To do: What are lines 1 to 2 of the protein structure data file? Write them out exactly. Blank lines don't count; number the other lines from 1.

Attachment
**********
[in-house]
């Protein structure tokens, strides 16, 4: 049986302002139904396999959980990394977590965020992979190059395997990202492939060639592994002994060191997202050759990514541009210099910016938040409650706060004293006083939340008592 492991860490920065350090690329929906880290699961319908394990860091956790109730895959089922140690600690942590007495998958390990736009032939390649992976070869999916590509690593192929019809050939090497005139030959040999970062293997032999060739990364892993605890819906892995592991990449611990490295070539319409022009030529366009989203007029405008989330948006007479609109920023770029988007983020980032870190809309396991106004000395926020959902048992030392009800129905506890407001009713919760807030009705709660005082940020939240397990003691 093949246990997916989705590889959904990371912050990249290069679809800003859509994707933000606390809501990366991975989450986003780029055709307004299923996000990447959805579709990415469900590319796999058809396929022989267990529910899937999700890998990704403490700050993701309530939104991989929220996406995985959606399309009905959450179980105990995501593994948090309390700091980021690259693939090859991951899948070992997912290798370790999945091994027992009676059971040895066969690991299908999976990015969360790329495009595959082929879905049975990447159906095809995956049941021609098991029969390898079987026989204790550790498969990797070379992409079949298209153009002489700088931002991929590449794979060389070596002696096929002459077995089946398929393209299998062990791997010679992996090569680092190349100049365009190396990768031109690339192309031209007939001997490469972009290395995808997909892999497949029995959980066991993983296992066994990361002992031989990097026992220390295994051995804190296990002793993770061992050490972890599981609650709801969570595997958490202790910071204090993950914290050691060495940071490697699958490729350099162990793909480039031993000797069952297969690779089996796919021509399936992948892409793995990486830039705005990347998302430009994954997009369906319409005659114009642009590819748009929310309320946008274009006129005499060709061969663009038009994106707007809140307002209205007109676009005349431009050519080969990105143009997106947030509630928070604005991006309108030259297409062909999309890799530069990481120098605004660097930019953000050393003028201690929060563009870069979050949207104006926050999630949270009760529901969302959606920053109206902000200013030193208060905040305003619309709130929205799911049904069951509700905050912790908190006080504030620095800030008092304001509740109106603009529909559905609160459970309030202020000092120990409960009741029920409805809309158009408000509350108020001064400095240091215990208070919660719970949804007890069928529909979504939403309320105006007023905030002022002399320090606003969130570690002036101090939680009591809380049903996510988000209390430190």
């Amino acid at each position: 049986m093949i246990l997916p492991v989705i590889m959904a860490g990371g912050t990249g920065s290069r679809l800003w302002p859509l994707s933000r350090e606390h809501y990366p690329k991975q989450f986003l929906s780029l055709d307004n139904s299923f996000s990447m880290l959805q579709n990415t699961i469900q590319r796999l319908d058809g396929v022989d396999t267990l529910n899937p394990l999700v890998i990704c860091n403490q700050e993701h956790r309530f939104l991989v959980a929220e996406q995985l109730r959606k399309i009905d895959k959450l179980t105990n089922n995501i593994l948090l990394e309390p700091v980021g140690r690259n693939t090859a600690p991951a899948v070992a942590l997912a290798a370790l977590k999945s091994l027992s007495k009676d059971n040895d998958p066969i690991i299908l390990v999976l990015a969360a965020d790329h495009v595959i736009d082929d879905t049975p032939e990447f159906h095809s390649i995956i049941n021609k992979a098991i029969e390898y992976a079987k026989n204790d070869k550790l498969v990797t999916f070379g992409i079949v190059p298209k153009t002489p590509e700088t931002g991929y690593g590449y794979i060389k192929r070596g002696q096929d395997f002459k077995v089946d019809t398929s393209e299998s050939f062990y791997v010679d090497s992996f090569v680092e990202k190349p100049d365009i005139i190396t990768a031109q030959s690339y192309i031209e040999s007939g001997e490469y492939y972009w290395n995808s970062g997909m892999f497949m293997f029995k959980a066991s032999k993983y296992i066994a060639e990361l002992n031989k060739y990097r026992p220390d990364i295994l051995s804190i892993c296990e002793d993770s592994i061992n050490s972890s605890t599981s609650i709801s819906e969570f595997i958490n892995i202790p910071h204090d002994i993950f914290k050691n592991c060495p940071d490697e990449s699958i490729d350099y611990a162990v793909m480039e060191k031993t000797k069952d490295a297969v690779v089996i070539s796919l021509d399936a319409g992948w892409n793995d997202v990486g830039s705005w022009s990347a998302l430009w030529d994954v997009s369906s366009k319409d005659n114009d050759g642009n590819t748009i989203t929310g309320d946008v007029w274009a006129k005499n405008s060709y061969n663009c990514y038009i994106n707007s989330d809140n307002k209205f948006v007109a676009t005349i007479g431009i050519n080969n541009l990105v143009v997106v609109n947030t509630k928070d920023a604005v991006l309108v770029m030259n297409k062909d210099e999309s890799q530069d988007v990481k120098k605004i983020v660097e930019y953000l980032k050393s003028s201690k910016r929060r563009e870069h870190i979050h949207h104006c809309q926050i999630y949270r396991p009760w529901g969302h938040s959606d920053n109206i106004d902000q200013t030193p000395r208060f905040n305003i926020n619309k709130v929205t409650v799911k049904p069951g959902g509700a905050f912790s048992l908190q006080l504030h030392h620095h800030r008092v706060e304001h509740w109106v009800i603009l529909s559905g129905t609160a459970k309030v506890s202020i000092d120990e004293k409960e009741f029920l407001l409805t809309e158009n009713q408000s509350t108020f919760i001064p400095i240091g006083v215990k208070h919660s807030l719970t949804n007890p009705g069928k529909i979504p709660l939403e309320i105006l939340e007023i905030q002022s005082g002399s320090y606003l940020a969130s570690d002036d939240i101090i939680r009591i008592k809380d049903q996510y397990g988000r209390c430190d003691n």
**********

[in-house]
């Protein structure tokens, strides 16, 4: 049986302002139904396999959980990394977590965020992979190059395997990202492939060639592994002994060191997202050759990514541009210099910016938040409650706060004293006083939340008592 492991860490920065350090690329929906880290699961319908394990860091956790109730895959089922140690600690942590007495998958390990736009032939390649992976070869999916590509690593192929019809050939090497005139030959040999970062293997032999060739990364892993605890819906892995592991990449611990490295070539319409022009030529366009989203007029405008989330948006007479609109920023770029988007983020980032870190809309396991106004000395926020959902048992030392009800129905506890407001009713919760807030009705709660005082940020939240397990003691 093949246990997916989705590889959904990371912050990249290069679809800003859509994707933000606390809501990366991975989450986003780029055709307004299923996000990447959805579709990415469900590319796999058809396929022989267990529910899937999700890998990704403490700050993701309530939104991989929220996406995985959606399309009905959450179980105990995501593994948090309390700091980021690259693939090859991951899948070992997912290798370790999945091994027992009676059971040895066969690991299908999976990015969360790329495009595959082929879905049975990447159906095809995956049941021609098991029969390898079987026989204790550790498969990797070379992409079949298209153009002489700088931002991929590449794979060389070596002696096929002459077995089946398929393209299998062990791997010679992996090569680092190349100049365009190396990768031109690339192309031209007939001997490469972009290395995808997909892999497949029995959980066991993983296992066994990361002992031989990097026992220390295994051995804190296990002793993770061992050490972890599981609650709801969570595997958490202790910071204090993950914290050691060495940071490697699958490729350099162990793909480039031993000797069952297969690779089996796919021509399936992948892409793995990486830039705005990347998302430009994954997009369906319409005659114009642009590819748009929310309320946008274009006129005499060709061969663009038009994106707007809140307002209205007109676009005349431009050519080969990105143009997106947030509630928070604005991006309108030259297409062909999309890799530069990481120098605004660097930019953000050393003028201690929060563009870069979050949207104006926050999630949270009760529901969302959606920053109206902000200013030193208060905040305003619309709130929205799911049904069951509700905050912790908190006080504030620095800030008092304001509740109106603009529909559905609160459970309030202020000092120990409960009741029920409805809309158009408000509350108020001064400095240091215990208070919660719970949804007890069928529909979504939403309320105006007023905030002022002399320090606003969130570690002036101090939680009591809380049903996510988000209390430190």